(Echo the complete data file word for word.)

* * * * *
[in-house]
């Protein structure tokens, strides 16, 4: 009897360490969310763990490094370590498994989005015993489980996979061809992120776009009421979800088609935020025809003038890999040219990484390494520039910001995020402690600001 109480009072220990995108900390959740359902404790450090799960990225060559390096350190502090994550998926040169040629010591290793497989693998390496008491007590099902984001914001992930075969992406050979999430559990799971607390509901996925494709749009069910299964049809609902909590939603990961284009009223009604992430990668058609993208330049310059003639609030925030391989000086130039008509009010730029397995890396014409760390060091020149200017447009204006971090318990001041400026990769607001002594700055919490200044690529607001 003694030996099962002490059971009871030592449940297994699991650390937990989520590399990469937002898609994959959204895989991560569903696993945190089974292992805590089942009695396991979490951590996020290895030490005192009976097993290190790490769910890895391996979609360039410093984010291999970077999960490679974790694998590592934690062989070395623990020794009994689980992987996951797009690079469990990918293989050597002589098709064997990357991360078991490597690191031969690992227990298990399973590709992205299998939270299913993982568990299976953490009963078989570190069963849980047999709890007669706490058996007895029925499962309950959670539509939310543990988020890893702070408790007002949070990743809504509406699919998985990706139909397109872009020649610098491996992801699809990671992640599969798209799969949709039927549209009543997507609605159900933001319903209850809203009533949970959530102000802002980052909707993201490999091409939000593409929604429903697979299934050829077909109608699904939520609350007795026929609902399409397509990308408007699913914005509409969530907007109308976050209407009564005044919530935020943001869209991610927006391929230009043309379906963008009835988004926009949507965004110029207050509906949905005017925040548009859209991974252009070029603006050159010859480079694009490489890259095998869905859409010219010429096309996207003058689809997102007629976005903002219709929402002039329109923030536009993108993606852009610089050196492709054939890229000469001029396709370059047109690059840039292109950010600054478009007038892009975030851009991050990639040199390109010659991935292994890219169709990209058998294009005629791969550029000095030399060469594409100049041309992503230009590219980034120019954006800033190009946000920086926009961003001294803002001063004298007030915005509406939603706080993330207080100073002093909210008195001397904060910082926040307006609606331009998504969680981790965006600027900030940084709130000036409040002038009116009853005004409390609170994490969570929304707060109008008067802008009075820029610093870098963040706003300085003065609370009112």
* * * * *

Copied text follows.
[in-house]
């Protein structure tokens, strides 16, 4: 009897360490969310763990490094370590498994989005015993489980996979061809992120776009009421979800088609935020025809003038890999040219990484390494520039910001995020402690600001 109480009072220990995108900390959740359902404790450090799960990225060559390096350190502090994550998926040169040629010591290793497989693998390496008491007590099902984001914001992930075969992406050979999430559990799971607390509901996925494709749009069910299964049809609902909590939603990961284009009223009604992430990668058609993208330049310059003639609030925030391989000086130039008509009010730029397995890396014409760390060091020149200017447009204006971090318990001041400026990769607001002594700055919490200044690529607001 003694030996099962002490059971009871030592449940297994699991650390937990989520590399990469937002898609994959959204895989991560569903696993945190089974292992805590089942009695396991979490951590996020290895030490005192009976097993290190790490769910890895391996979609360039410093984010291999970077999960490679974790694998590592934690062989070395623990020794009994689980992987996951797009690079469990990918293989050597002589098709064997990357991360078991490597690191031969690992227990298990399973590709992205299998939270299913993982568990299976953490009963078989570190069963849980047999709890007669706490058996007895029925499962309950959670539509939310543990988020890893702070408790007002949070990743809504509406699919998985990706139909397109872009020649610098491996992801699809990671992640599969798209799969949709039927549209009543997507609605159900933001319903209850809203009533949970959530102000802002980052909707993201490999091409939000593409929604429903697979299934050829077909109608699904939520609350007795026929609902399409397509990308408007699913914005509409969530907007109308976050209407009564005044919530935020943001869209991610927006391929230009043309379906963008009835988004926009949507965004110029207050509906949905005017925040548009859209991974252009070029603006050159010859480079694009490489890259095998869905859409010219010429096309996207003058689809997102007629976005903002219709929402002039329109923030536009993108993606852009610089050196492709054939890229000469001029396709370059047109690059840039292109950010600054478009007038892009975030851009991050990639040199390109010659991935292994890219169709990209058998294009005629791969550029000095030399060469594409100049041309992503230009590219980034120019954006800033190009946000920086926009961003001294803002001063004298007030915005509406939603706080993330207080100073002093909210008195001397904060910082926040307006609606331009998504969680981790965006600027900030940084709130000036409040002038009116009853005004409390609170994490969570929304707060109008008067802008009075820029610093870098963040706003300085003065609370009112």